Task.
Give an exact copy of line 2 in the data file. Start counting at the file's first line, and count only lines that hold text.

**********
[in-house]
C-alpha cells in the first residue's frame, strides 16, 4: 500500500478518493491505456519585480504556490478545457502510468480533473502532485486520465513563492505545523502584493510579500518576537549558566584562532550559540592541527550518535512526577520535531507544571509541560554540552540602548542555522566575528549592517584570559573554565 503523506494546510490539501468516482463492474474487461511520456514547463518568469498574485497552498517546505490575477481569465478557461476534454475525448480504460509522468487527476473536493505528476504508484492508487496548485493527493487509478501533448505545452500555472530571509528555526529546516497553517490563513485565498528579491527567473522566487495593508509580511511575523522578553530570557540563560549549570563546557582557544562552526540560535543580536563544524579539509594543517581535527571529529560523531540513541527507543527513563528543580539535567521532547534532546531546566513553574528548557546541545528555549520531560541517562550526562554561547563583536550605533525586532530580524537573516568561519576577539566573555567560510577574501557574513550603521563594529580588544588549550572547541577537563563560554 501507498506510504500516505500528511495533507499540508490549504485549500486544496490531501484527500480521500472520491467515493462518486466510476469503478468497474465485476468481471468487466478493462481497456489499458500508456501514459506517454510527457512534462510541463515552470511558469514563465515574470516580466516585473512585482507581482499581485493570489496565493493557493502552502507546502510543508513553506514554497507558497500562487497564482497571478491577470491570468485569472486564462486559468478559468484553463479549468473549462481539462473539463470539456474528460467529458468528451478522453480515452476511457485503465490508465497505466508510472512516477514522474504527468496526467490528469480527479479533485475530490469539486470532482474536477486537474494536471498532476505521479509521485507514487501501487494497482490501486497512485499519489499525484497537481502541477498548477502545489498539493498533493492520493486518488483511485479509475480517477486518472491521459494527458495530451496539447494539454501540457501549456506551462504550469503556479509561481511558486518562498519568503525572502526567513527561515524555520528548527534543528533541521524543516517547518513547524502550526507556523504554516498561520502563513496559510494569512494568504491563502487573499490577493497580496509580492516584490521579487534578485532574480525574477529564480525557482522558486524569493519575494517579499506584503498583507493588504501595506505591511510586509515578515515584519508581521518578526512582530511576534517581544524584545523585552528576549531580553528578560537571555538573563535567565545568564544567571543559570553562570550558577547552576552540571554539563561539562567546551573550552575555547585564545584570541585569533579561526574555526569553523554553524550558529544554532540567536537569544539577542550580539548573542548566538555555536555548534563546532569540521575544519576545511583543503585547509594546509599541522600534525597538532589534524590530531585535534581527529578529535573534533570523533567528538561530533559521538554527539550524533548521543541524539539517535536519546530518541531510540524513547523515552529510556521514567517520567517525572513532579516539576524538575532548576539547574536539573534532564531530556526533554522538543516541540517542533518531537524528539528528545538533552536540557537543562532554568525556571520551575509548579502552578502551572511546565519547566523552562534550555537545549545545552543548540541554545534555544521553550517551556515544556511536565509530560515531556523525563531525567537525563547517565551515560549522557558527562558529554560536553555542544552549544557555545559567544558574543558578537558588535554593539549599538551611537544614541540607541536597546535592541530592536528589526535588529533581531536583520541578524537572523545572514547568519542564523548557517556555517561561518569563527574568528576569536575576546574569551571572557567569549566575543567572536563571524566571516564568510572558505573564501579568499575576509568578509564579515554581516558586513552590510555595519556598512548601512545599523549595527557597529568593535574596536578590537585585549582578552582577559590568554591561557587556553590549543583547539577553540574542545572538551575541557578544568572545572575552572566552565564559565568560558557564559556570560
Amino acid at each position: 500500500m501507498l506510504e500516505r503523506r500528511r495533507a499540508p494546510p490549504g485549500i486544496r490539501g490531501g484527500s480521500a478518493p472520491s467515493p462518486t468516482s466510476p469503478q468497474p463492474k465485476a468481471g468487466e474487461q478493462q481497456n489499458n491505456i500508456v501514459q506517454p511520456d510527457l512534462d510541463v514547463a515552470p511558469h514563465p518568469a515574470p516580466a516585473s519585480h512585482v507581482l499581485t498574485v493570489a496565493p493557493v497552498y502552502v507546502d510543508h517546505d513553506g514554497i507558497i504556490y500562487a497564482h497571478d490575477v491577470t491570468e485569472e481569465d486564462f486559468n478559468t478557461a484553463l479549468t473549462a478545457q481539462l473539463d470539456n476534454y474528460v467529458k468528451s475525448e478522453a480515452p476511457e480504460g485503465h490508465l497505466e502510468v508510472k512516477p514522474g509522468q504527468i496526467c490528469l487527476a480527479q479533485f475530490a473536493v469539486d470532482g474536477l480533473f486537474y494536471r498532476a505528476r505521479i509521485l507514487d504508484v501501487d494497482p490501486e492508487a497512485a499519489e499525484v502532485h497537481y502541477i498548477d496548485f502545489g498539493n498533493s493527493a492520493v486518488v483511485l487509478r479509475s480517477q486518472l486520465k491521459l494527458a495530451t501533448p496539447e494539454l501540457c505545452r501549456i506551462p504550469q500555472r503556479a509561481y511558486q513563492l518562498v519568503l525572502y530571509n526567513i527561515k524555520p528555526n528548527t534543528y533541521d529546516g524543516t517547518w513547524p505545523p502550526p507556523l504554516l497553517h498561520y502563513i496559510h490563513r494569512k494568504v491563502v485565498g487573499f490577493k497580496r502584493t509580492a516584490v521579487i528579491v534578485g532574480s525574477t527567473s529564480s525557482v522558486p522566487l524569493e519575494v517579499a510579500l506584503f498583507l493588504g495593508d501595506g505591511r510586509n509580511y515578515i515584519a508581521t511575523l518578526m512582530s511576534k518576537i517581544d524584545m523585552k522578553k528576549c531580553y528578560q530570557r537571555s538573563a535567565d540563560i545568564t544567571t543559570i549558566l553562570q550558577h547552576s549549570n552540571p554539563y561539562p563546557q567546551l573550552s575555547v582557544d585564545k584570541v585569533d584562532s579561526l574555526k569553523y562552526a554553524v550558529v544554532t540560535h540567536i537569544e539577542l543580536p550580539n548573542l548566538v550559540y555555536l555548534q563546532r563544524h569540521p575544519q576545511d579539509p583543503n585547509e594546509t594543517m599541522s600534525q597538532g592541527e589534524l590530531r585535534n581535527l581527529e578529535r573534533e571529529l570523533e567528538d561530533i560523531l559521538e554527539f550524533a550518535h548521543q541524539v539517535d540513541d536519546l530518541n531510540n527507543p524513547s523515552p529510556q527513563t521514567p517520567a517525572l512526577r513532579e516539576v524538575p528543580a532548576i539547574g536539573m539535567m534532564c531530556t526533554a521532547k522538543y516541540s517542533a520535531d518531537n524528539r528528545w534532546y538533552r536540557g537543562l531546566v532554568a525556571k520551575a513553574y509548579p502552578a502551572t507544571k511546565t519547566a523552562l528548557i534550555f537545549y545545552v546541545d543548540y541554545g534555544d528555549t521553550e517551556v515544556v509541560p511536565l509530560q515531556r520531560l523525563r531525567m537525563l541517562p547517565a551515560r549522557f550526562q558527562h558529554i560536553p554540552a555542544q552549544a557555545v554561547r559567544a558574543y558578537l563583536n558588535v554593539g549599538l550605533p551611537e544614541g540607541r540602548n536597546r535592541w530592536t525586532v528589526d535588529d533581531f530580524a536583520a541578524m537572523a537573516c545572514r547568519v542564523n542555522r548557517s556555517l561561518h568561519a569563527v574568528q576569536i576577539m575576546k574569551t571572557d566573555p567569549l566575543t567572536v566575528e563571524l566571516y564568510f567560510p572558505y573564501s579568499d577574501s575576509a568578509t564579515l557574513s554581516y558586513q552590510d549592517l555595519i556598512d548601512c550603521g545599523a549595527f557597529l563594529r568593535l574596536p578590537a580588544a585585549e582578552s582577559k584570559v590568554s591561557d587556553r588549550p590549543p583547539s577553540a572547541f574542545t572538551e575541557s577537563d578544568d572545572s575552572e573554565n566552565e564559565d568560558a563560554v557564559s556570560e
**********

C-alpha cells in the first residue's frame, strides 16, 4: 500500500478518493491505456519585480504556490478545457502510468480533473502532485486520465513563492505545523502584493510579500518576537549558566584562532550559540592541527550518535512526577520535531507544571509541560554540552540602548542555522566575528549592517584570559573554565 503523506494546510490539501468516482463492474474487461511520456514547463518568469498574485497552498517546505490575477481569465478557461476534454475525448480504460509522468487527476473536493505528476504508484492508487496548485493527493487509478501533448505545452500555472530571509528555526529546516497553517490563513485565498528579491527567473522566487495593508509580511511575523522578553530570557540563560549549570563546557582557544562552526540560535543580536563544524579539509594543517581535527571529529560523531540513541527507543527513563528543580539535567521532547534532546531546566513553574528548557546541545528555549520531560541517562550526562554561547563583536550605533525586532530580524537573516568561519576577539566573555567560510577574501557574513550603521563594529580588544588549550572547541577537563563560554 501507498506510504500516505500528511495533507499540508490549504485549500486544496490531501484527500480521500472520491467515493462518486466510476469503478468497474465485476468481471468487466478493462481497456489499458500508456501514459506517454510527457512534462510541463515552470511558469514563465515574470516580466516585473512585482507581482499581485493570489496565493493557493502552502507546502510543508513553506514554497507558497500562487497564482497571478491577470491570468485569472486564462486559468478559468484553463479549468473549462481539462473539463470539456474528460467529458468528451478522453480515452476511457485503465490508465497505466508510472512516477514522474504527468496526467490528469480527479479533485475530490469539486470532482474536477486537474494536471498532476505521479509521485507514487501501487494497482490501486497512485499519489499525484497537481502541477498548477502545489498539493498533493492520493486518488483511485479509475480517477486518472491521459494527458495530451496539447494539454501540457501549456506551462504550469503556479509561481511558486518562498519568503525572502526567513527561515524555520528548527534543528533541521524543516517547518513547524502550526507556523504554516498561520502563513496559510494569512494568504491563502487573499490577493497580496509580492516584490521579487534578485532574480525574477529564480525557482522558486524569493519575494517579499506584503498583507493588504501595506505591511510586509515578515515584519508581521518578526512582530511576534517581544524584545523585552528576549531580553528578560537571555538573563535567565545568564544567571543559570553562570550558577547552576552540571554539563561539562567546551573550552575555547585564545584570541585569533579561526574555526569553523554553524550558529544554532540567536537569544539577542550580539548573542548566538555555536555548534563546532569540521575544519576545511583543503585547509594546509599541522600534525597538532589534524590530531585535534581527529578529535573534533570523533567528538561530533559521538554527539550524533548521543541524539539517535536519546530518541531510540524513547523515552529510556521514567517520567517525572513532579516539576524538575532548576539547574536539573534532564531530556526533554522538543516541540517542533518531537524528539528528545538533552536540557537543562532554568525556571520551575509548579502552578502551572511546565519547566523552562534550555537545549545545552543548540541554545534555544521553550517551556515544556511536565509530560515531556523525563531525567537525563547517565551515560549522557558527562558529554560536553555542544552549544557555545559567544558574543558578537558588535554593539549599538551611537544614541540607541536597546535592541530592536528589526535588529533581531536583520541578524537572523545572514547568519542564523548557517556555517561561518569563527574568528576569536575576546574569551571572557567569549566575543567572536563571524566571516564568510572558505573564501579568499575576509568578509564579515554581516558586513552590510555595519556598512548601512545599523549595527557597529568593535574596536578590537585585549582578552582577559590568554591561557587556553590549543583547539577553540574542545572538551575541557578544568572545572575552572566552565564559565568560558557564559556570560